Familiar Faces, Important Places
When we go through the process of viewing and selecting films for our annual Wild & Scenic Film Festival, coming up March 16 at the Barrymore Theatre, inevitably there are issues that grab our attention and local connections that click. Such as was the case when we first viewed Diversity and Inclusion in Our Wild Places.
The film follows what could be called a campfire chat – albeit one that gathers an incredibly diverse and talented pool of people at a most majestic place – to discuss the role people of color play in the past, present and future of our natural places, and particularly in the National Park System. Among this group gathered at Yosemite National Park we find Madison-based author and journalist James Edward Mills, who has built a career and reputation around the topic of diversity in our natural world. Along with many other credentials, Mills is founder of The Joy Trip Project and author of The Adventure Gap: Changing the Face of the Outdoors.
“Over the years, I’ve become friends with a professional cohort of like-minded people working on this issue, and we get together periodically,” says Mills. “I knew my filmmaker friend Jason Fitzpatrick was going to be there at Yosemite filming bits and pieces of this gathering, but – and I mean this in no way as a slight to Jason – I wasn’t prepared for how fully articulated and important this film would become.”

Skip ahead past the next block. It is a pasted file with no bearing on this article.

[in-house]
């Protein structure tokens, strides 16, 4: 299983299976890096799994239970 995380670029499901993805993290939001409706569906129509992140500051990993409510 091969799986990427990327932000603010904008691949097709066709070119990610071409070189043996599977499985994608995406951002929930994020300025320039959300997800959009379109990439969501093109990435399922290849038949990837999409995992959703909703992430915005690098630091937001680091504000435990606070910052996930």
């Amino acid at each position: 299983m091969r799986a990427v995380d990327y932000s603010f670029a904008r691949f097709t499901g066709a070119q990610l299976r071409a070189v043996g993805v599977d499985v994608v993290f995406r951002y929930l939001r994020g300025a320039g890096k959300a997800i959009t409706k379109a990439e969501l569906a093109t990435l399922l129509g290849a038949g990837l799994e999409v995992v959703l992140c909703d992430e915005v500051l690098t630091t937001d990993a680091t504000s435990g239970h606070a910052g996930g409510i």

Other than participating in the group discussions, Mills had the opportunity to highlight for the film a topic near and dear to his heart: the “Buffalo Soldiers,” a group of African-American Army Rangers who played a key role in protecting and establishing access to Yosemite and Sequoia National Parks in the late 1800s and early 1900s. In fact, there is a whole chapter of The Adventure Gap dedicated to the Buffalo Soldiers.
Yosemite, too, holds a special place for Mills, a California native who came to Madison after college at the University of California-Berkeley to take a job as a Midwest sales rep for the North Face (which, of course, bases its logo on Yosemite’s famous Half Dome).
“I was used to the progressive values and academic discourse that Madison and Berkeley have in common,” says Mills. “And the more I explored and became aware I was living in the place John Muir, Aldo Leopold and Gaylord Nelson called home, the more at home I felt.”
This year, Mills’ Yosemite experience came full circle. In celebration of the National Park Service’s 100th anniversary and in recognition for his work reporting on the earliest days of Yosemite, he has been named a Yosemite Centennial Ambassador. You can read more on Mills’ Joy Trip Project website about both the ambassadorship and his experience participating in the Muir Campfire Discussion on Diversity and Relevancy, the gathering that became the film Diversity and Inclusion in our Wild Places.